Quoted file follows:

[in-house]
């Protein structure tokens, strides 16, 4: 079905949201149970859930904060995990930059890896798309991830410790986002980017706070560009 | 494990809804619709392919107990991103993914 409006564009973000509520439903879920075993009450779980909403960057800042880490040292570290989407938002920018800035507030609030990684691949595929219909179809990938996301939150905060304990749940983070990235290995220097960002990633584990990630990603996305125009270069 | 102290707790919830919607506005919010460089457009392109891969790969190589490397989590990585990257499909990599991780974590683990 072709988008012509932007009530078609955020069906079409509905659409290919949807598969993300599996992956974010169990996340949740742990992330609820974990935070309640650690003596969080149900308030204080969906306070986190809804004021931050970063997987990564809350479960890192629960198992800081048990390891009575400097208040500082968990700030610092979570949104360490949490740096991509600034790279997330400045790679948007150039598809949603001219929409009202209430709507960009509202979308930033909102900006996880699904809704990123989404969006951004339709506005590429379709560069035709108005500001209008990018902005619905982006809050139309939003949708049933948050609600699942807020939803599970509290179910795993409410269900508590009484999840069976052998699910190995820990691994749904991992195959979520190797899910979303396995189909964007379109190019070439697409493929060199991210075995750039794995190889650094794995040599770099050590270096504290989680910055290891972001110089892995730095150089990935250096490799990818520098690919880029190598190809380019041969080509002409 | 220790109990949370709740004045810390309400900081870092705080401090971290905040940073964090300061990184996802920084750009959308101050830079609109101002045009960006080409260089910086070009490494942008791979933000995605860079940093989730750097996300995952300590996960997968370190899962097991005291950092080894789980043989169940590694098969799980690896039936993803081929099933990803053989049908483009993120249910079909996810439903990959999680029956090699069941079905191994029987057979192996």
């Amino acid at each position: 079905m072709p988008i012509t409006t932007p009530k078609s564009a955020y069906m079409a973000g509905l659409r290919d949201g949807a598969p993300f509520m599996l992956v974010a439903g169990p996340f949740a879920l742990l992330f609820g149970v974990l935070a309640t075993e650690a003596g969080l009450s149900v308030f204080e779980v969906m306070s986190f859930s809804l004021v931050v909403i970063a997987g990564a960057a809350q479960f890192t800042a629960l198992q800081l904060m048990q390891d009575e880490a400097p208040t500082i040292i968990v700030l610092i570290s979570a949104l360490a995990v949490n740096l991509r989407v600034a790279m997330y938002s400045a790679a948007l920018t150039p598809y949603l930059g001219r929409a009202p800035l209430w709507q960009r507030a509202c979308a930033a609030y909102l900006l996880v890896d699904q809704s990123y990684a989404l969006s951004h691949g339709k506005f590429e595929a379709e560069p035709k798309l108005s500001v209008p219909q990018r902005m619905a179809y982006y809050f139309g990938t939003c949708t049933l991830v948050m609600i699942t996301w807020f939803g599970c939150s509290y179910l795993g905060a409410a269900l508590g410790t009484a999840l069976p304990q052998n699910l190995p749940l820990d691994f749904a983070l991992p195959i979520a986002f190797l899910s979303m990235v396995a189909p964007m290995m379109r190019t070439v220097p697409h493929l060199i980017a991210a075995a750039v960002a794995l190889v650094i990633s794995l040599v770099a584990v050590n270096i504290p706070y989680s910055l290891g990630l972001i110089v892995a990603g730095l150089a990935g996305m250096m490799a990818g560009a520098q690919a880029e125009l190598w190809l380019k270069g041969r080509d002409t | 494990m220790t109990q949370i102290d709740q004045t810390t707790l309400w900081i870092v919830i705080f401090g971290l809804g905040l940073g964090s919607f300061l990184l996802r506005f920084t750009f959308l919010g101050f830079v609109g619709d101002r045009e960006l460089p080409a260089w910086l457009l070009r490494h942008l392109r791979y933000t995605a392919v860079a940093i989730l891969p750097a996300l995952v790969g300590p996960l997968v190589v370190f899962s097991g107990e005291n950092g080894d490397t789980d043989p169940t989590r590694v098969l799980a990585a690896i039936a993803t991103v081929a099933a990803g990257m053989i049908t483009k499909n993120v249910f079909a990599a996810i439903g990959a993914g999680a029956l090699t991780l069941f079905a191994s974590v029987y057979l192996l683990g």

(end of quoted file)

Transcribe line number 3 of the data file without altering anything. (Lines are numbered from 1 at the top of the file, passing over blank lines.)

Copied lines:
């Amino acid at each position: 079905m072709p988008i012509t409006t932007p009530k078609s564009a955020y069906m079409a973000g509905l659409r290919d949201g949807a598969p993300f509520m599996l992956v974010a439903g169990p996340f949740a879920l742990l992330f609820g149970v974990l935070a309640t075993e650690a003596g969080l009450s149900v308030f204080e779980v969906m306070s986190f859930s809804l004021v931050v909403i970063a997987g990564a960057a809350q479960f890192t800042a629960l198992q800081l904060m048990q390891d009575e880490a400097p208040t500082i040292i968990v700030l610092i570290s979570a949104l360490a995990v949490n740096l991509r989407v600034a790279m997330y938002s400045a790679a948007l920018t150039p598809y949603l930059g001219r929409a009202p800035l209430w709507q960009r507030a509202c979308a930033a609030y909102l900006l996880v890896d699904q809704s990123y990684a989404l969006s951004h691949g339709k506005f590429e595929a379709e560069p035709k798309l108005s500001v209008p219909q990018r902005m619905a179809y982006y809050f139309g990938t939003c949708t049933l991830v948050m609600i699942t996301w807020f939803g599970c939150s509290y179910l795993g905060a409410a269900l508590g410790t009484a999840l069976p304990q052998n699910l190995p749940l820990d691994f749904a983070l991992p195959i979520a986002f190797l899910s979303m990235v396995a189909p964007m290995m379109r190019t070439v220097p697409h493929l060199i980017a991210a075995a750039v960002a794995l190889v650094i990633s794995l040599v770099a584990v050590n270096i504290p706070y989680s910055l290891g990630l972001i110089v892995a990603g730095l150089a990935g996305m250096m490799a990818g560009a520098q690919a880029e125009l190598w190809l380019k270069g041969r080509d002409t | 494990m220790t109990q949370i102290d709740q004045t810390t707790l309400w900081i870092v919830i705080f401090g971290l809804g905040l940073g964090s919607f300061l990184l996802r506005f920084t750009f959308l919010g101050f830079v609109g619709d101002r045009e960006l460089p080409a260089w910086l457009l070009r490494h942008l392109r791979y933000t995605a392919v860079a940093i989730l891969p750097a996300l995952v790969g300590p996960l997968v190589v370190f899962s097991g107990e005291n950092g080894d490397t789980d043989p169940t989590r590694v098969l799980a990585a690896i039936a993803t991103v081929a099933a990803g990257m053989i049908t483009k499909n993120v249910f079909a990599a996810i439903g990959a993914g999680a029956l090699t991780l069941f079905a191994s974590v029987y057979l192996l683990g």